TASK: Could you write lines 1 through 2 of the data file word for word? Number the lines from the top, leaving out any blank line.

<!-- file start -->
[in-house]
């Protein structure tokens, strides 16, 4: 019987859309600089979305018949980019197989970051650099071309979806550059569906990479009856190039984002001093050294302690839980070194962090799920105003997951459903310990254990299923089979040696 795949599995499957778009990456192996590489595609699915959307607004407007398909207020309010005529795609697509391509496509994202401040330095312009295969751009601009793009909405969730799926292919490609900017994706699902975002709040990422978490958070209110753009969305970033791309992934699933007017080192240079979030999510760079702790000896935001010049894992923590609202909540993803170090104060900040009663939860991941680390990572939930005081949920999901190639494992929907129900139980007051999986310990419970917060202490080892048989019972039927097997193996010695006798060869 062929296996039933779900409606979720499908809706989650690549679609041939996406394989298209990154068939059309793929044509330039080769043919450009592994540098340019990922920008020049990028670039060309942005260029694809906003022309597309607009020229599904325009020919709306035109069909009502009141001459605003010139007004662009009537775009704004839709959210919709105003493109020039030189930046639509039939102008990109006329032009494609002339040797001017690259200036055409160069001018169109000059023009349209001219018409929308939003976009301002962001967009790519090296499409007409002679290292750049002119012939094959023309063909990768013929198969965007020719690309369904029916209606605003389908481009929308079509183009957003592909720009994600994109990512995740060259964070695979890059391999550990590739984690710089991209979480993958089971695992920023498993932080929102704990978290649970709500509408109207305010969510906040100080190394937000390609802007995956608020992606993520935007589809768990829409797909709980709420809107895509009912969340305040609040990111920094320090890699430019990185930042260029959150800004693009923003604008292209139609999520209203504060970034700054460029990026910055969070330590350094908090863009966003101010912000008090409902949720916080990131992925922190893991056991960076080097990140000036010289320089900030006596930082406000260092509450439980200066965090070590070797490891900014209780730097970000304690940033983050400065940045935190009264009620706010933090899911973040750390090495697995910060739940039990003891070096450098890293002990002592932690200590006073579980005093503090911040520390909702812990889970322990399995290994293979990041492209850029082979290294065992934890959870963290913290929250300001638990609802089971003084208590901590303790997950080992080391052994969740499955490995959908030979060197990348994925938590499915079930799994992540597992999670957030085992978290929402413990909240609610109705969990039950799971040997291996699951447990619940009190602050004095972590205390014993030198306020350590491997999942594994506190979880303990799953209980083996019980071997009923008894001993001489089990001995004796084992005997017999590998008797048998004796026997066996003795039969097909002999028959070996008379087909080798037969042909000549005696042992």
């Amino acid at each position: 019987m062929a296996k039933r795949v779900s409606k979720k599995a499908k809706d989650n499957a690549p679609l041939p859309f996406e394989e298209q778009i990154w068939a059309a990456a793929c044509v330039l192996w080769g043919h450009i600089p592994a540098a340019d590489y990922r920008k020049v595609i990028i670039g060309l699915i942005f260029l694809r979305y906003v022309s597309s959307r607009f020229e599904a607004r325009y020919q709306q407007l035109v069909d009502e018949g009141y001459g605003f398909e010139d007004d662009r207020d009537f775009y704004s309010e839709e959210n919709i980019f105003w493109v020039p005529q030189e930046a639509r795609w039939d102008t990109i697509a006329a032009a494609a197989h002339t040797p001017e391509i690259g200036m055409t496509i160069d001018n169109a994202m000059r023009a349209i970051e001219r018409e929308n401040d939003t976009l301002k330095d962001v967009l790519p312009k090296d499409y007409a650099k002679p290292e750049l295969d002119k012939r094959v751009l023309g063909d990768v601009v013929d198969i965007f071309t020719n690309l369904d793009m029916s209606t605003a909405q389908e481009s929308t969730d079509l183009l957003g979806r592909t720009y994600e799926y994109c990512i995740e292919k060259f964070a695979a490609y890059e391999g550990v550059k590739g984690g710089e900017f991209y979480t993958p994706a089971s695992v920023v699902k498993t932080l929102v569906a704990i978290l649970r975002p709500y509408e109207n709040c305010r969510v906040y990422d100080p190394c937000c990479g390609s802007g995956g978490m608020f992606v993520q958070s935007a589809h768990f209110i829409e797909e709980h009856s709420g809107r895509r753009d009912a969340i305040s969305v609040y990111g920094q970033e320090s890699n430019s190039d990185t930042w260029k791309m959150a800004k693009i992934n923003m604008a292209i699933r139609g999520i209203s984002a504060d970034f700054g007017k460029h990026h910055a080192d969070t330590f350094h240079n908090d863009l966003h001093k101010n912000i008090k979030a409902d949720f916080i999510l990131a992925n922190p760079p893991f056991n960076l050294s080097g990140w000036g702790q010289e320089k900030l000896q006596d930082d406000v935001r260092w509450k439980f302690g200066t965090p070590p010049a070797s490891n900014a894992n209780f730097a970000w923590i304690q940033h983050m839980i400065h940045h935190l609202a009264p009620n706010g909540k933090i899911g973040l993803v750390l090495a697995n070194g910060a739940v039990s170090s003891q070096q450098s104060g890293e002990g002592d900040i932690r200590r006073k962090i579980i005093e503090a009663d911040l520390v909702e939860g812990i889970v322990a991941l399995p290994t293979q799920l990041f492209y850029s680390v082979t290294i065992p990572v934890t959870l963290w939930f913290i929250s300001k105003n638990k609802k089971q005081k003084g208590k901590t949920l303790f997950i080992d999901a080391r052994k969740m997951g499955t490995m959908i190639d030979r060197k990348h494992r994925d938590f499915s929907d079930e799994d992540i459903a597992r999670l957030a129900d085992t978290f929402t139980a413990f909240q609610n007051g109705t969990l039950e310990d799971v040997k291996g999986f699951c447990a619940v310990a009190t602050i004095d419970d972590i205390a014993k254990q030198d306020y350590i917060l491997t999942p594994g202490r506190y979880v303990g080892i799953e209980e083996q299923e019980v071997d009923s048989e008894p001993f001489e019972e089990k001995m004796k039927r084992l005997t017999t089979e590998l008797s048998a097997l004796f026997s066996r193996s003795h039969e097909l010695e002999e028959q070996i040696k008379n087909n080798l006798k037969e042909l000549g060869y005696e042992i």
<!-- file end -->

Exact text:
[in-house]
């Protein structure tokens, strides 16, 4: 019987859309600089979305018949980019197989970051650099071309979806550059569906990479009856190039984002001093050294302690839980070194962090799920105003997951459903310990254990299923089979040696 795949599995499957778009990456192996590489595609699915959307607004407007398909207020309010005529795609697509391509496509994202401040330095312009295969751009601009793009909405969730799926292919490609900017994706699902975002709040990422978490958070209110753009969305970033791309992934699933007017080192240079979030999510760079702790000896935001010049894992923590609202909540993803170090104060900040009663939860991941680390990572939930005081949920999901190639494992929907129900139980007051999986310990419970917060202490080892048989019972039927097997193996010695006798060869 062929296996039933779900409606979720499908809706989650690549679609041939996406394989298209990154068939059309793929044509330039080769043919450009592994540098340019990922920008020049990028670039060309942005260029694809906003022309597309607009020229599904325009020919709306035109069909009502009141001459605003010139007004662009009537775009704004839709959210919709105003493109020039030189930046639509039939102008990109006329032009494609002339040797001017690259200036055409160069001018169109000059023009349209001219018409929308939003976009301002962001967009790519090296499409007409002679290292750049002119012939094959023309063909990768013929198969965007020719690309369904029916209606605003389908481009929308079509183009957003592909720009994600994109990512995740060259964070695979890059391999550990590739984690710089991209979480993958089971695992920023498993932080929102704990978290649970709500509408109207305010969510906040100080190394937000390609802007995956608020992606993520935007589809768990829409797909709980709420809107895509009912969340305040609040990111920094320090890699430019990185930042260029959150800004693009923003604008292209139609999520209203504060970034700054460029990026910055969070330590350094908090863009966003101010912000008090409902949720916080990131992925922190893991056991960076080097990140000036010289320089900030006596930082406000260092509450439980200066965090070590070797490891900014209780730097970000304690940033983050400065940045935190009264009620706010933090899911973040750390090495697995910060739940039990003891070096450098890293002990002592932690200590006073579980005093503090911040520390909702812990889970322990399995290994293979990041492209850029082979290294065992934890959870963290913290929250300001638990609802089971003084208590901590303790997950080992080391052994969740499955490995959908030979060197990348994925938590499915079930799994992540597992999670957030085992978290929402413990909240609610109705969990039950799971040997291996699951447990619940009190602050004095972590205390014993030198306020350590491997999942594994506190979880303990799953209980083996019980071997009923008894001993001489089990001995004796084992005997017999590998008797048998004796026997066996003795039969097909002999028959070996008379087909080798037969042909000549005696042992």